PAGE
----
Letter: The right way to train new teachers to educate the young

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The Independent Online
Sir: The Secretary of State for Education is proposing that teachers should make a significant contribution to the school-based training of primary teachers. I welcome this development, which should ensure that, as with other professions, established practitioners will contribute to educating new members.

But, if the teaching profession is to be given a measure of responsibility for teacher training, John Patten should attend to its views on the structure of the training programme itself. Teachers rightly reject one-year courses for the so-called 'mums' army'. True, anyone with a bit of worldly experience can child-mind infants.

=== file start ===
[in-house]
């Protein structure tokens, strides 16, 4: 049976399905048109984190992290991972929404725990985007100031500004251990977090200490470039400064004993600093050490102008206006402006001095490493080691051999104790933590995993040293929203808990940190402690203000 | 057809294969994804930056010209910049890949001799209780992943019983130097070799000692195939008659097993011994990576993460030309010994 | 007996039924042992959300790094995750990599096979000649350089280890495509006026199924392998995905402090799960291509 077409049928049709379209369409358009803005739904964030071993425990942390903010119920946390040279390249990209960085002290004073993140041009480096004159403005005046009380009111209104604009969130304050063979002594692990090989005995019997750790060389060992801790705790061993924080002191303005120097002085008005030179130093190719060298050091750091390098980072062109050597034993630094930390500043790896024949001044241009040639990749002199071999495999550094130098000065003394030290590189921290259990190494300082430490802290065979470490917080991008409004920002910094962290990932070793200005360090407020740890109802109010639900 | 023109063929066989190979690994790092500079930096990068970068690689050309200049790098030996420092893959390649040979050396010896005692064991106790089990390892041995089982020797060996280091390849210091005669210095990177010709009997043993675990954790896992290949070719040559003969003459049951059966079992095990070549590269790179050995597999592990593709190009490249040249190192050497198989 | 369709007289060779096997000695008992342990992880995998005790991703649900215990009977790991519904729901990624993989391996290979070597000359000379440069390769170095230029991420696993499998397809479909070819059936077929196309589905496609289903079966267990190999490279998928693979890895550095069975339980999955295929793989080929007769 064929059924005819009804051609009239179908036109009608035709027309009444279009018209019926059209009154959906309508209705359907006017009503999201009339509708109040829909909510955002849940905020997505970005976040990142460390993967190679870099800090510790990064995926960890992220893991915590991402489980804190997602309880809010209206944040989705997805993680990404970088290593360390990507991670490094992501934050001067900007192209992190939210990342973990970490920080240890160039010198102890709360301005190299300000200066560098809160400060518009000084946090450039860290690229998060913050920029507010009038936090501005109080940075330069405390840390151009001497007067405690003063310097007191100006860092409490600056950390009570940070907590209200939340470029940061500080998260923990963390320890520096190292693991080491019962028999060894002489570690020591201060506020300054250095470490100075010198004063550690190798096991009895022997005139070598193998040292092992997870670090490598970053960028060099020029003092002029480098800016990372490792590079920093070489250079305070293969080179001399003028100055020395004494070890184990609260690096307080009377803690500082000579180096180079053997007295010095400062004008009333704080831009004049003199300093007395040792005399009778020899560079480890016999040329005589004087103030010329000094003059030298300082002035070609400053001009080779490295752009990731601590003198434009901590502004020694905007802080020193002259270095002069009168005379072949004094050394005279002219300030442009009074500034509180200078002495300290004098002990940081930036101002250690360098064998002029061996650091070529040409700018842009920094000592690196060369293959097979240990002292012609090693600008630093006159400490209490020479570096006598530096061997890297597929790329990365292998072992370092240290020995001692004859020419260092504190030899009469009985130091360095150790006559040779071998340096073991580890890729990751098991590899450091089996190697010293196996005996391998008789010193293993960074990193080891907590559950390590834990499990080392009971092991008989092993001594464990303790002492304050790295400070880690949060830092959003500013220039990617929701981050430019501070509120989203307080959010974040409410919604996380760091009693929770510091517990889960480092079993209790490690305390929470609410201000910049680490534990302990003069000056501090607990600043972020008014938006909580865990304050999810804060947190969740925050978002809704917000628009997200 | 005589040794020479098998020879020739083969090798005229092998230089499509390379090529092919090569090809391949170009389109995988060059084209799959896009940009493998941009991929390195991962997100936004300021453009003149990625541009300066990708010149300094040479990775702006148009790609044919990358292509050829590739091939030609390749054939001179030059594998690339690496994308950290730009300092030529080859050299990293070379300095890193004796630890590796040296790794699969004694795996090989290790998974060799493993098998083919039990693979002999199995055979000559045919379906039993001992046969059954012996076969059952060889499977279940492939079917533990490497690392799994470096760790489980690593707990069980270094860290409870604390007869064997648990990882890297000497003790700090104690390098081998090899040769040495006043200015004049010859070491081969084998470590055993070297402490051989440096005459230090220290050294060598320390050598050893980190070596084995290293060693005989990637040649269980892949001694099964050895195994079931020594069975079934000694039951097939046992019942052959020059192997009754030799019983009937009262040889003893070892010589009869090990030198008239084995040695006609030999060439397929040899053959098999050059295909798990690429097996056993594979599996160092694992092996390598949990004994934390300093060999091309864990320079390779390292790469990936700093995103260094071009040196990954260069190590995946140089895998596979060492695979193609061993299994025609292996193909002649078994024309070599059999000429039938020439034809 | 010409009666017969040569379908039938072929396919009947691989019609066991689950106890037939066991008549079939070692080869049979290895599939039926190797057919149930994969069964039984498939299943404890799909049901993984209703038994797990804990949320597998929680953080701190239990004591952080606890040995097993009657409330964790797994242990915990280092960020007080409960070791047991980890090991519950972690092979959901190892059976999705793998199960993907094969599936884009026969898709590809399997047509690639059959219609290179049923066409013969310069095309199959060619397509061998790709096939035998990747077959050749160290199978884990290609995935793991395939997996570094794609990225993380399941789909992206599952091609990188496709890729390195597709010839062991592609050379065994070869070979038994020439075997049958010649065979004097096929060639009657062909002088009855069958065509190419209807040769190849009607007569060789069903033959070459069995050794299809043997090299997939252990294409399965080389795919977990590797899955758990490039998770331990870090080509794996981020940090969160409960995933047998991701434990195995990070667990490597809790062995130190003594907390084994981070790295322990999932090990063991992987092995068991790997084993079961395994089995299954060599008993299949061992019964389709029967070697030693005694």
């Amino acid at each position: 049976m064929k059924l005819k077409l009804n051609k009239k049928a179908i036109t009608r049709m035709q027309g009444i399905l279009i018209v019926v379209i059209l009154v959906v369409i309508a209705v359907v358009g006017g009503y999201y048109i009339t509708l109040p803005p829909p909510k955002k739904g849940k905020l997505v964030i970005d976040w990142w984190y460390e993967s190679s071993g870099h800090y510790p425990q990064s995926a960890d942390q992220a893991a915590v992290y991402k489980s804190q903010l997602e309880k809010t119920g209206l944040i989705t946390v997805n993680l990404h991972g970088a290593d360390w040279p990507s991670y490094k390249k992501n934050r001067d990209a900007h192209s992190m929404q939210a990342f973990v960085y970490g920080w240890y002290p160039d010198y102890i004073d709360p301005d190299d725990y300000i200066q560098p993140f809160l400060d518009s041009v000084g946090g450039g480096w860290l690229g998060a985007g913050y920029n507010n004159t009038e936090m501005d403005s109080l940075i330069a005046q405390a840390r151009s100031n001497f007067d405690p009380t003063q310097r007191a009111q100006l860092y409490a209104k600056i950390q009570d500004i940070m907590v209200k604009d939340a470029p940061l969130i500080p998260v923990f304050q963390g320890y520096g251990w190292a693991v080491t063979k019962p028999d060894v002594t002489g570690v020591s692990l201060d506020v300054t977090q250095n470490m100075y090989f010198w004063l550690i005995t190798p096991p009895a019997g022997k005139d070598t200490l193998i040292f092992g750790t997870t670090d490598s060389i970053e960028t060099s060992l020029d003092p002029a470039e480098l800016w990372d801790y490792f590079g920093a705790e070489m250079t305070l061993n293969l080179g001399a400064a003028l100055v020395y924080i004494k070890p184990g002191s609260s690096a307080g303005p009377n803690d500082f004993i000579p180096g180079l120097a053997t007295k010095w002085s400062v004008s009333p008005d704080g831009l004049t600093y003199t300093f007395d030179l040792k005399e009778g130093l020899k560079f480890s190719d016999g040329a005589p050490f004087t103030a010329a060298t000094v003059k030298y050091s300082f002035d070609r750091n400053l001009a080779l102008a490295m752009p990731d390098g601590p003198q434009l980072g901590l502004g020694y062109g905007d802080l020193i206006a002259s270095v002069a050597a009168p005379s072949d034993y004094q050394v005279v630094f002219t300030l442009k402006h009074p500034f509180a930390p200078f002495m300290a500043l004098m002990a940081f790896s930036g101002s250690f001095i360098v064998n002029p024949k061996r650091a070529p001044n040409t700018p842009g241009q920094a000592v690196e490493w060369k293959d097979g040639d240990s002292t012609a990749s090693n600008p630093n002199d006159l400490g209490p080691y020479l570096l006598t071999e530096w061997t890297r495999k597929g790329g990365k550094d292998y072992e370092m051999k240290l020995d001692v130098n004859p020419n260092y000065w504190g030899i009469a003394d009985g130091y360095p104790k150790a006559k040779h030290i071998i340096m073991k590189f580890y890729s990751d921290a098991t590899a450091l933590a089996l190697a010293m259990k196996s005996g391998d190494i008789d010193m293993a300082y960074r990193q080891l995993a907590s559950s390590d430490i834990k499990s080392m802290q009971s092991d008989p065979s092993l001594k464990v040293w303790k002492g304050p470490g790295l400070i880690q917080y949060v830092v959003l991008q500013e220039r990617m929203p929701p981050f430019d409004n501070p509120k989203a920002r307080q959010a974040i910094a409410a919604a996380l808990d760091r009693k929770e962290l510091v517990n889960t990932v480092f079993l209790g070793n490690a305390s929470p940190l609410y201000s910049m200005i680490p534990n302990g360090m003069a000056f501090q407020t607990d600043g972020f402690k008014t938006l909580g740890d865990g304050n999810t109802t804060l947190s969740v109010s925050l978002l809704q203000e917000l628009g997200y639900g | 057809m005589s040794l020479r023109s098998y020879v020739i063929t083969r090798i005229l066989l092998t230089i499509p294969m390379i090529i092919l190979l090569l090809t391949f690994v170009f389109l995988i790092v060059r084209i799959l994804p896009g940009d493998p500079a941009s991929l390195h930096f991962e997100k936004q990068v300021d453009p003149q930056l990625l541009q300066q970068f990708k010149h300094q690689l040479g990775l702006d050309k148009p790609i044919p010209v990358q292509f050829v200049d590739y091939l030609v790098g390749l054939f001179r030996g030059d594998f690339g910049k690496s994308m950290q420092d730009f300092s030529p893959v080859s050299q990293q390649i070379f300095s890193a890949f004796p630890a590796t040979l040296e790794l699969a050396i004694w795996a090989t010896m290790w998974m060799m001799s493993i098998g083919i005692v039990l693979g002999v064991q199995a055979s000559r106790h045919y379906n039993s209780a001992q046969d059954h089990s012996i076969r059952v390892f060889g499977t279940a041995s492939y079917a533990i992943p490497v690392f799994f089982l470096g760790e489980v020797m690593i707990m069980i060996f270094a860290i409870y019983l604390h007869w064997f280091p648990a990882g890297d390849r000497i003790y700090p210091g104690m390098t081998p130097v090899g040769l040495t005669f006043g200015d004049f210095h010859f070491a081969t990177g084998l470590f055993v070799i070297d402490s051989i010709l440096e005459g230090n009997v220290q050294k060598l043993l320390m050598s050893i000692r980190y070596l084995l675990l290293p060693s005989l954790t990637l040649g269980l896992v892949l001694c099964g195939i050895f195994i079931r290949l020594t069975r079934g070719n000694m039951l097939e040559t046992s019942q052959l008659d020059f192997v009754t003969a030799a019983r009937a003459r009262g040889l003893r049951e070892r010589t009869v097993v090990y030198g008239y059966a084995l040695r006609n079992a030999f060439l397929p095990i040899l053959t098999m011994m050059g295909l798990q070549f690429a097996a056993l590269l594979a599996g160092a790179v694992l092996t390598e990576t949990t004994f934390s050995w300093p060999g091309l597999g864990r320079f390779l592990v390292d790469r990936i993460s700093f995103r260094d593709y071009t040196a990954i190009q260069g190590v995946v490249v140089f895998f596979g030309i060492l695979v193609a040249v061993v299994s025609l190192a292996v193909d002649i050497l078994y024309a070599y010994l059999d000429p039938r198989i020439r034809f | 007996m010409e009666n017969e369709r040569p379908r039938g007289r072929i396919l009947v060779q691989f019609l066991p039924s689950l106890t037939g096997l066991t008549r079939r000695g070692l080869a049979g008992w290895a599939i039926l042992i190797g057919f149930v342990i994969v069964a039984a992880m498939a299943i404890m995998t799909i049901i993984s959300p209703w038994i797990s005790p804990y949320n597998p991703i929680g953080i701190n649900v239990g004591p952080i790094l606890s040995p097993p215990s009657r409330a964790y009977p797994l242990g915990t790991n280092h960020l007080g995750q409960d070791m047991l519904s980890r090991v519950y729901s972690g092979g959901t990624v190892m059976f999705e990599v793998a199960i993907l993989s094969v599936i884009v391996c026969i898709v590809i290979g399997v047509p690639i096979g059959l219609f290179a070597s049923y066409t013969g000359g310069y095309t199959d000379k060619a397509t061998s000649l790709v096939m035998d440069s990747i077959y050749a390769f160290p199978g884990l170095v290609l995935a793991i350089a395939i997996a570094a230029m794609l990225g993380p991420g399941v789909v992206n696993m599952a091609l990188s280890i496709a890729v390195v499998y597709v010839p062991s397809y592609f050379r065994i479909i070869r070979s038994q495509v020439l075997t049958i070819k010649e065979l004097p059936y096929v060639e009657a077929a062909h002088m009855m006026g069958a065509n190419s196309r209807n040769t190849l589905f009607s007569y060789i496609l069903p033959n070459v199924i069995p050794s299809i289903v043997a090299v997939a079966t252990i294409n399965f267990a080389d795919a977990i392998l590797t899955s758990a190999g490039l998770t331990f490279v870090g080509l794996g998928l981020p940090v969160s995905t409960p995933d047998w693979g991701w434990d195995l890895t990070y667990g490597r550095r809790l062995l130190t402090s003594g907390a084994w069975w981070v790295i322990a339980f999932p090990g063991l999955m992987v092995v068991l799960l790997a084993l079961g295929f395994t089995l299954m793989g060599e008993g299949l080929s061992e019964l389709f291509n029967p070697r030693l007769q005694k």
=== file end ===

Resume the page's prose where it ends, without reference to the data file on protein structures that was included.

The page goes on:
Effective teaching in the early years, when the crucial foundations for learning are established, demands academically well-qualified, carefully trained and thoughtful teachers. This preparation is necessary if the teacher is to get 'inside the mind' of a five- year-old and ensure that the basic knowledge and concepts that provide the foundations for subsequent learning are acquired correctly.

This is recognised in the rest of the world (including the Third World), where the modal length of primary teacher education courses is three years. Since we are often invited to compare our economic and educational performance with our main international competitors, it is salutary to note that in Germany, for instance, primary teacher training takes a minimum of five years.

Yours sincerely,


Professor of Primary Education

Department of Educational Studies

University of Hull


10 June